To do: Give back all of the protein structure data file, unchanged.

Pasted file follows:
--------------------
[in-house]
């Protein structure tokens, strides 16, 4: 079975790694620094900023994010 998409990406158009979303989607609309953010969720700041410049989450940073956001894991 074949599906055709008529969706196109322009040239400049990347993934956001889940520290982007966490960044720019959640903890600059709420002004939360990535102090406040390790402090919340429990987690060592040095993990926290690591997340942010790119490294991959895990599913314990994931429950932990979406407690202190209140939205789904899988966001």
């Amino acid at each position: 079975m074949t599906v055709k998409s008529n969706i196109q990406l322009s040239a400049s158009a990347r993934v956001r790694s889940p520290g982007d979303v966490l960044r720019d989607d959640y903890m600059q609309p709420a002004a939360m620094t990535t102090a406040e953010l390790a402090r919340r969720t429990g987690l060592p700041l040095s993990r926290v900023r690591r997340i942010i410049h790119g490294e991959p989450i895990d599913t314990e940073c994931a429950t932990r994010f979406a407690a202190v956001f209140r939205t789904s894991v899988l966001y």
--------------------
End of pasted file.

[in-house]
């Protein structure tokens, strides 16, 4: 079975790694620094900023994010 998409990406158009979303989607609309953010969720700041410049989450940073956001894991 074949599906055709008529969706196109322009040239400049990347993934956001889940520290982007966490960044720019959640903890600059709420002004939360990535102090406040390790402090919340429990987690060592040095993990926290690591997340942010790119490294991959895990599913314990994931429950932990979406407690202190209140939205789904899988966001």
């Amino acid at each position: 079975m074949t599906v055709k998409s008529n969706i196109q990406l322009s040239a400049s158009a990347r993934v956001r790694s889940p520290g982007d979303v966490l960044r720019d989607d959640y903890m600059q609309p709420a002004a939360m620094t990535t102090a406040e953010l390790a402090r919340r969720t429990g987690l060592p700041l040095s993990r926290v900023r690591r997340i942010i410049h790119g490294e991959p989450i895990d599913t314990e940073c994931a429950t932990r994010f979406a407690a202190v956001f209140r939205t789904s894991v899988l966001y």